Campfire Roses, anyone grow them?

bodayJanuary 17, 2014

I'm really intrigued by these. There's not much information on them, out there and I thought someone on here might have some experience with them. Mostly interested in how often they rebloom and general experience. They're a Morden product so hardiness is a given.

This post was edited by boday on Fri, Jan 17, 14 at 14:06

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Campanula UK Z8

Don't see why not - looks like a fairly basic floribunda to me (and not remotely to my taste either) but I do appreciate why hardiness is such an issue for those of you in northern climes...and this one does seem to fit the bill. There are a surprising number of roses which can be grown in Z3 and even Z2 - I think climbers are a bit trickier as many will be killed to the soil level. A number of once flowering roses, which bloom on older wood are also impossible for those in chilly climates.

    Bookmark   January 17, 2014 at 2:47PM
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ken_adrian Adrian MI cold Z5

might want to ask the same in the rose forum ...

ken

    Bookmark   January 17, 2014 at 4:12PM
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Patty W. zone 5a Illinois

The only problem that I can see with this lovely rose is disease resistance. Do you by any chance have Sunrise Sunset a baileys rose. It would be crown hardy for you. It's continuous bloom, disease free and grows each year to 3x4.( more as she ages) Many Kordes roses would also be crown hardy and totally healthy. Just throw some mulch or straw over the crown in winter for the first year or two while they beef up their crown and roots. Buy them own root for extra hardiness. If you don't mind spraying Campfire is a great rose.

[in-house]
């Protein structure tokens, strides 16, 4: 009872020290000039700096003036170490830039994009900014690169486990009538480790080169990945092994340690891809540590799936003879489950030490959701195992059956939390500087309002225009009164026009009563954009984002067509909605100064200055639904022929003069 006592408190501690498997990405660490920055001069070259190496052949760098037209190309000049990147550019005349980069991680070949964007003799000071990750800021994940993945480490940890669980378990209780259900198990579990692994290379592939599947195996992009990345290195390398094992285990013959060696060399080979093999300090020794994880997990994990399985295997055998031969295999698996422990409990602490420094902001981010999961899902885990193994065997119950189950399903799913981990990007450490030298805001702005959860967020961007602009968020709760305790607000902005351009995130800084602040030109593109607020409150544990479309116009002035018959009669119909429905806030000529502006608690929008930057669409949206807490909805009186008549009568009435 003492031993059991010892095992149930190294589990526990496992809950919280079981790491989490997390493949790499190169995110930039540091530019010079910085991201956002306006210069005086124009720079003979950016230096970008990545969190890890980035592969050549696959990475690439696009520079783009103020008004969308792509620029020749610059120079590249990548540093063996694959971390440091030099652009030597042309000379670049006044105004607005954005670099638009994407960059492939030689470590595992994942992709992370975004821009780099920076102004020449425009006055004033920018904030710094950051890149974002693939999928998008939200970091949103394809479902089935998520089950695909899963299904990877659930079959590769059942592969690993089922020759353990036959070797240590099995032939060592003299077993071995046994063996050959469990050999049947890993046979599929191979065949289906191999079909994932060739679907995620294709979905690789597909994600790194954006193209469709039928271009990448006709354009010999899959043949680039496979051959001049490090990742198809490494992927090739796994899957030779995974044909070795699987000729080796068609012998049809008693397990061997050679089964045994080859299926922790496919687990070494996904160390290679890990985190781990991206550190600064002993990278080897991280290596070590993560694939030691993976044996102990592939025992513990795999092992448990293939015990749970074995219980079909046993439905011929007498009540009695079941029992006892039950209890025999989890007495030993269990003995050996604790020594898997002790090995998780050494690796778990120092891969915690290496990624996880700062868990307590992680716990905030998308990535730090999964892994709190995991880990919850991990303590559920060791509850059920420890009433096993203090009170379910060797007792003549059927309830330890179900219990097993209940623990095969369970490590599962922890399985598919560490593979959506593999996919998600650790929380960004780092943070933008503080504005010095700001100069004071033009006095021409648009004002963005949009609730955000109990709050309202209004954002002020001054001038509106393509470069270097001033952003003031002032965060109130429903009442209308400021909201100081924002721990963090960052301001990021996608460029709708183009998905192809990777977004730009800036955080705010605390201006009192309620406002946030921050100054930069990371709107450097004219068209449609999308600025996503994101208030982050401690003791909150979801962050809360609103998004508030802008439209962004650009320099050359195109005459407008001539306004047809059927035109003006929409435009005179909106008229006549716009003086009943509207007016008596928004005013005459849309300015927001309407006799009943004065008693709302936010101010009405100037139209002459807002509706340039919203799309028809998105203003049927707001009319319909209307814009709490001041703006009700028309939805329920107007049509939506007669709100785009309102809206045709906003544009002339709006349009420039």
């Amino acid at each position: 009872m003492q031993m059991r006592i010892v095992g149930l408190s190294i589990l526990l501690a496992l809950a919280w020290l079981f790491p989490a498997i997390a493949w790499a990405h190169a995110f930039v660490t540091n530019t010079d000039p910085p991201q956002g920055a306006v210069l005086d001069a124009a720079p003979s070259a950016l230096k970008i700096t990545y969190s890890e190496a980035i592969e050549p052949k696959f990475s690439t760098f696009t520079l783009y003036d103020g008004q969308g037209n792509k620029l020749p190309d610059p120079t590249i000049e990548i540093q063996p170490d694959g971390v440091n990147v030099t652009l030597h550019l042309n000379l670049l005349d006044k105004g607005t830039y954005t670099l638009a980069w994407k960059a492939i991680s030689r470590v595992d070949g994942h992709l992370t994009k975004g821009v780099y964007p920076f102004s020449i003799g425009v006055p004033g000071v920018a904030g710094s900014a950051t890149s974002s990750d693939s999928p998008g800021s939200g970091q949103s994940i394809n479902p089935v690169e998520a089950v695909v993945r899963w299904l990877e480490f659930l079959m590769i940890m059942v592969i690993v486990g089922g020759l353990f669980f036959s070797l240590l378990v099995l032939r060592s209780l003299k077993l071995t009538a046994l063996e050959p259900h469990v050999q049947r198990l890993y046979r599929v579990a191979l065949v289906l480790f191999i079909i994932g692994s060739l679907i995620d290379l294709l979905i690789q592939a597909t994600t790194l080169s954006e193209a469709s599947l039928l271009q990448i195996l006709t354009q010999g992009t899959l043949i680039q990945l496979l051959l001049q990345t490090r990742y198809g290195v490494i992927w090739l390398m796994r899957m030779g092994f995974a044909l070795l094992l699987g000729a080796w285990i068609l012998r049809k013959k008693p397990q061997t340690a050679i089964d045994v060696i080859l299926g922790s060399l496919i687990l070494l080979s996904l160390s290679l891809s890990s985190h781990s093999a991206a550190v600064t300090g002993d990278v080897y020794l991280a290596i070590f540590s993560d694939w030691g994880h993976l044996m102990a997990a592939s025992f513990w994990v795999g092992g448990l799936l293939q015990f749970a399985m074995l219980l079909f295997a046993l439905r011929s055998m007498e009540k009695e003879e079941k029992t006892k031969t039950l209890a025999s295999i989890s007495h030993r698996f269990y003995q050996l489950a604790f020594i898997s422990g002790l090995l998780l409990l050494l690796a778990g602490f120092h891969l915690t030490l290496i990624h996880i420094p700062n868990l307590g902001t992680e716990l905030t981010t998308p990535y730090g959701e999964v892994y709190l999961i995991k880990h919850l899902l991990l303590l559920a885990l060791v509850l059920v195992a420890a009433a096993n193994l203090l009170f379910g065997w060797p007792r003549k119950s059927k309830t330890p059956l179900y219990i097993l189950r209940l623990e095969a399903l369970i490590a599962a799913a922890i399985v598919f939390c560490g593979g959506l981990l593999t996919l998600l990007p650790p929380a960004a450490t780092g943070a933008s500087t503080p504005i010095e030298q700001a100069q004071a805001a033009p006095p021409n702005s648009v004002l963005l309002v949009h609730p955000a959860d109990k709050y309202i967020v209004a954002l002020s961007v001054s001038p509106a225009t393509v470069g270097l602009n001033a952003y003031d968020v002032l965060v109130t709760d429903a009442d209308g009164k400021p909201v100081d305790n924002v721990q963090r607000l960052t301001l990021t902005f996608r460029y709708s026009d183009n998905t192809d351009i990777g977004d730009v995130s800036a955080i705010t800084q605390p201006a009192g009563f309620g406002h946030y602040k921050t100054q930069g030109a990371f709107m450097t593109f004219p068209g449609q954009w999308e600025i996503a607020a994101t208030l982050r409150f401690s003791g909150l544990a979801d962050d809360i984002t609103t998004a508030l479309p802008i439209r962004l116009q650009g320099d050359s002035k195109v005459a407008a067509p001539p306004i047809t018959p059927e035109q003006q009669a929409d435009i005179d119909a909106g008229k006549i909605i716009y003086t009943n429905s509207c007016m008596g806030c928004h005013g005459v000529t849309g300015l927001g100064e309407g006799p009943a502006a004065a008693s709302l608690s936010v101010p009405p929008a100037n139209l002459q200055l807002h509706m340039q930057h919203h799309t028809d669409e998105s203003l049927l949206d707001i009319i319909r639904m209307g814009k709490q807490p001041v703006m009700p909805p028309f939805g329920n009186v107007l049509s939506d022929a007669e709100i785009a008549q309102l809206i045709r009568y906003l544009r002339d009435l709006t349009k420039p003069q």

Bookmark   January 18, 2014 at 1:30PM
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boday

I have the (low brow) carpet roses incorporated into flower beds. In this zone they're a novelty. Overwintering is pretty straightforward. Plant four inches below grade - in the fall, cut the canes to twelve inches and tie together. Cover with egg case cardboard boxes and pack in chopped leaves. In the spring most canes are still green. Never had losses. Information was on GW and other northern sites.

    Bookmark   January 18, 2014 at 8:46PM
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Patty W. zone 5a Illinois

Found more information on Campfire rose and they are suppose to be disease resistant. Looks pretty good.

    Bookmark   February 13, 2014 at 4:38PM
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rouge21_gw(5)

boday, by chance did you get one of the Campfire roses last season? Doing some on-line searching I have yet to read a bad review of this rose, including those written by actual gardeners, even though it is a quite new introduction.

    Bookmark   January 20, 2015 at 7:10AM
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twrosz